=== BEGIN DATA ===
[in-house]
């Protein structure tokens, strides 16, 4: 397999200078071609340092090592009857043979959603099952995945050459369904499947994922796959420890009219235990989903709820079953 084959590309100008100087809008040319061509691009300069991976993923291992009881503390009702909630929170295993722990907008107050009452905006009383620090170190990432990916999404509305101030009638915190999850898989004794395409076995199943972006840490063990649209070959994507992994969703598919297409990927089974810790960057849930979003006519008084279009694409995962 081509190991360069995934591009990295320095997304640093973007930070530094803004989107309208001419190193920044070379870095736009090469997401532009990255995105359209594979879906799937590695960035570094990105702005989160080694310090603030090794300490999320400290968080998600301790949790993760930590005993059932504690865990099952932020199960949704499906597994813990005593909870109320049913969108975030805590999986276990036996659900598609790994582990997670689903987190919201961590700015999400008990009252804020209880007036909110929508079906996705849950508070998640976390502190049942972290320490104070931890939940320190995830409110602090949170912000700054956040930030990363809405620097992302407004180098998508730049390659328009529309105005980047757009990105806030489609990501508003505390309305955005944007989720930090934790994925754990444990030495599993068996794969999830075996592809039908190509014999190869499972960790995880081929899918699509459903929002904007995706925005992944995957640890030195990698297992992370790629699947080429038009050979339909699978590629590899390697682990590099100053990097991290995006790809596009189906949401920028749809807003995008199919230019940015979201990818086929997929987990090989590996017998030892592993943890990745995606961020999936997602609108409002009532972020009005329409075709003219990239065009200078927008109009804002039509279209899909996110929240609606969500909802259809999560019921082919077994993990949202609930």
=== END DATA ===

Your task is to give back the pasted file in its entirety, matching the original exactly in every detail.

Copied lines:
[in-house]
């Protein structure tokens, strides 16, 4: 397999200078071609340092090592009857043979959603099952995945050459369904499947994922796959420890009219235990989903709820079953 084959590309100008100087809008040319061509691009300069991976993923291992009881503390009702909630929170295993722990907008107050009452905006009383620090170190990432990916999404509305101030009638915190999850898989004794395409076995199943972006840490063990649209070959994507992994969703598919297409990927089974810790960057849930979003006519008084279009694409995962 081509190991360069995934591009990295320095997304640093973007930070530094803004989107309208001419190193920044070379870095736009090469997401532009990255995105359209594979879906799937590695960035570094990105702005989160080694310090603030090794300490999320400290968080998600301790949790993760930590005993059932504690865990099952932020199960949704499906597994813990005593909870109320049913969108975030805590999986276990036996659900598609790994582990997670689903987190919201961590700015999400008990009252804020209880007036909110929508079906996705849950508070998640976390502190049942972290320490104070931890939940320190995830409110602090949170912000700054956040930030990363809405620097992302407004180098998508730049390659328009529309105005980047757009990105806030489609990501508003505390309305955005944007989720930090934790994925754990444990030495599993068996794969999830075996592809039908190509014999190869499972960790995880081929899918699509459903929002904007995706925005992944995957640890030195990698297992992370790629699947080429038009050979339909699978590629590899390697682990590099100053990097991290995006790809596009189906949401920028749809807003995008199919230019940015979201990818086929997929987990090989590996017998030892592993943890990745995606961020999936997602609108409002009532972020009005329409075709003219990239065009200078927008109009804002039509279209899909996110929240609606969500909802259809999560019921082919077994993990949202609930």